FDNY Bronx Fire 1968

From the Vault:
July 27, 1968 Bronx firefighters battle a blaze that started on Elliot Place, spread along Jerome Avenue and into East 170th Street. An aggressive attempt was made to cut off the fast spreading blaze by making a stand in a supermarket. The supermarket ceiling collapsed injuring three firefighters. Regrouping, it took several hours, four alarms and the Super Pumper to extinguish the fire. In all 23 members were injured.

The Equitable Building Fire 1912

From the Vault:
January 9, 1912 Five alarms and a Borough Call responded to Manhattan Box 24, the Equitable Building, at Broadway, Cedar, Pine and Nassau Streets. It took up the entire square block. Chief John Kenlon and Commissioner Joseph Johnson watch as FDNY firemen battle the flames and the freezing temperatures. Battalion Chief Walsh lost his life when the building collapsed. Five members were awarded medals for their heroic actions at this monumental blaze.

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FDNY Rescue 1 Quarters Destroyed

From the Vault:
Spectacular photo by John Lee Gill of the 10-alarm fire that destroyed the quarters of Rescue 1 on Jan. 23, 1985 on West 43rd Street in Manhattan.. This was a verbal alarm transmitted by off-duty members of Rescue 1. Box 798 was transmitted at 1926 hours. At the fire’s height flames were venting out more than 80 windows. This 2nd shot was taken by Harvey Eisner, (a great friend, writer & photographer- miss you!) It shows the flames leaping from every window of the former piano factory. The building was 90 X 125-feet eight-stories high. That night the neighborhood truly was “Hell’s Kitchen!”  Paul Hashagen

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FDNY Before Go Pro!

From the Vault: Before Go Pro!
Here is an interesting shot of an NBC camera man filming a Rescue 1 “response” for the Du Pont Show of the Week television series. The episode “Fire Rescue” aired on Sunday night September 30, 1962. The film crew shadowed the rescue firemen for three months and caught film of a huge 5-alarm fire in the Bond’s Clothing Store in Jamaica. (Rescue 4, 2 & 1 operated). Ah several Go Pros and suction cups would have gone a long way! www.saltydogapparel.com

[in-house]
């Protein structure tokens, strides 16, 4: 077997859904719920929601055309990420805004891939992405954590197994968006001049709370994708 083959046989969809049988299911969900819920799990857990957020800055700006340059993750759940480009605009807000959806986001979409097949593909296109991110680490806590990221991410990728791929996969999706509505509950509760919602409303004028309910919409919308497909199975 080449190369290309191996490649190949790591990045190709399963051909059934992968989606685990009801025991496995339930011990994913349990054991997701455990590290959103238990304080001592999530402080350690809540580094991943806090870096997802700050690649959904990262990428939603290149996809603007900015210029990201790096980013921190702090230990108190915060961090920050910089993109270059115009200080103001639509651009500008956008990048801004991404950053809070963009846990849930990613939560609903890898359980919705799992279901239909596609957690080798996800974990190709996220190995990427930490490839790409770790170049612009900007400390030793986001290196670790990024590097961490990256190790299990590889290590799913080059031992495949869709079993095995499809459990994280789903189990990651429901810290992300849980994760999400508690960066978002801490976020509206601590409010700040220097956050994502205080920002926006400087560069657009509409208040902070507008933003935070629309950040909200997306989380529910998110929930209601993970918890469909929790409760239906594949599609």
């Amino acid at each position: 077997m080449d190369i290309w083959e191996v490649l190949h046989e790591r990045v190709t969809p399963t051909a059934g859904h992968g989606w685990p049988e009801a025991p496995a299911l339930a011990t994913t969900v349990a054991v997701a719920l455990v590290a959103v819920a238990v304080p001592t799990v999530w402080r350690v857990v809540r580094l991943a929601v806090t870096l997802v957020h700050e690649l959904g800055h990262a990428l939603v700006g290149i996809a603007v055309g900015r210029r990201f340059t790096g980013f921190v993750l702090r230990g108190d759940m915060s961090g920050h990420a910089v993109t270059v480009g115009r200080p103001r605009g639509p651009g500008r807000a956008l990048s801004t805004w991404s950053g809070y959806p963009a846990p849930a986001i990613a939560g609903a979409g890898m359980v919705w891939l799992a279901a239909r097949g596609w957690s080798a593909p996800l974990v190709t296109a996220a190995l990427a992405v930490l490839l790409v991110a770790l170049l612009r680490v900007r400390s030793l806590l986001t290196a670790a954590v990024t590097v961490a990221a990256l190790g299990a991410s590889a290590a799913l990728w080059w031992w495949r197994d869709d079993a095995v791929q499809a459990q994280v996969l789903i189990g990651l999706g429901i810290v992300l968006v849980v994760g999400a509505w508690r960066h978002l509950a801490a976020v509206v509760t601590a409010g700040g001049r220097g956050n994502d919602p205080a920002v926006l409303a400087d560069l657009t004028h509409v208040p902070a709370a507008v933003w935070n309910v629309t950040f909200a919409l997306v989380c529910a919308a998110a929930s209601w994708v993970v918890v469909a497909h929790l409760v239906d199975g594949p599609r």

Salty Staches

​Why do so many firefighters have moustaches? The story is really quite simple. Before the days of the self contained breathing apparatus, or SCBA, firefighters had to come up with a way to prevent the inhalation of potentially toxic smoke. Firefighters would grow large moustaches and would dunk them in water before entering a structure that was on fireand would only breath through their nose. The wet moustache would essentially act as a filter. As time progressed so did technology and now firefighters have elaborate and expensive equipment to protect their lungs from harmful smoke. However, no matter what new piece of equipment is introduced the tradition lives on…”

Third Alarm Fire FDNY

This 3 alarm fire at Manhattan Box 99 occurred in the same area ravaged by the Great Fire of 1835 (where 600 buildings destroyed). This December 23, 1923 blaze was ignited by a pile of oily rags left by painters inside this eight-story building at 321 Pearl Street. The danger of the flames spreading was so great that Deputy Chief James Heffernan requested all apparatus south of Delancey Street to the scene. Due to the determined actions of the chief and his men the fire was contained. Firemen are seen here operating lines from the elevated subway tracks and working on fire escapes.


How FDNY got their Bravest nickname

New York’s Fire Department can trace their Bravest
nickname back to French military commander Michel Ney, the ‘bravest of the brave’

New York City’s smoke-eaters have earned their nickname a thousand times over since it was first applied to them in the late 1800s — but its origins may have more to do with the military than firefighting.

According to historians, the “bravest of the brave” was a Frenchman named Michel Ney, a fearsome and formidable foe on the battlefield who waged war alongside Napoleon from 1803 to 1815, during the Napoleonic Wars.


Ney was known to his troops as “Le Rougeaud,” or the red-faced one. But after one particularly daunting stretch of warfare, the Emperor dubbed him “le brave des braves.”

It might never have been attached to the FDNY if it weren’t for their brothers in blue, the NYPD.

As early as 1874, the city’s police force was being referred to as the “Finest,” according to historian and author Barry Popik.

The nickname is most commonly traced to Police Chief George Matsell, who once declared that he would make “the finest police force in the world.”

By the early 1880s, a play about cops titled “One of the Finest” cemented the name, Popik said. Not to be outdone, firefighters soon began referring to some of their most heralded members as the “Bravest.”

In 1862 a newspaper article saluted Capt. John Downey as “the bravest of the brave.”

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In 1886, a play appeared about city firemen called “One of the Bravest” — which pretty much sealed it in the eyes of the public and among the rank-and-file.

Before long, city dwellers were lining up to buy tickets to what became annual baseball games between the “Finest” and the “Bravest,” Popik said.

FDNY Squirts

From the Vault:
Say, I didn’t know they had one of those…
This is an unusual photo showing one of the two Mack pumpers the FDNY purchased in 1970 that were equipped with 54-foot “Squirts”. This fire was in August of 1971. The Squirts did not catch on.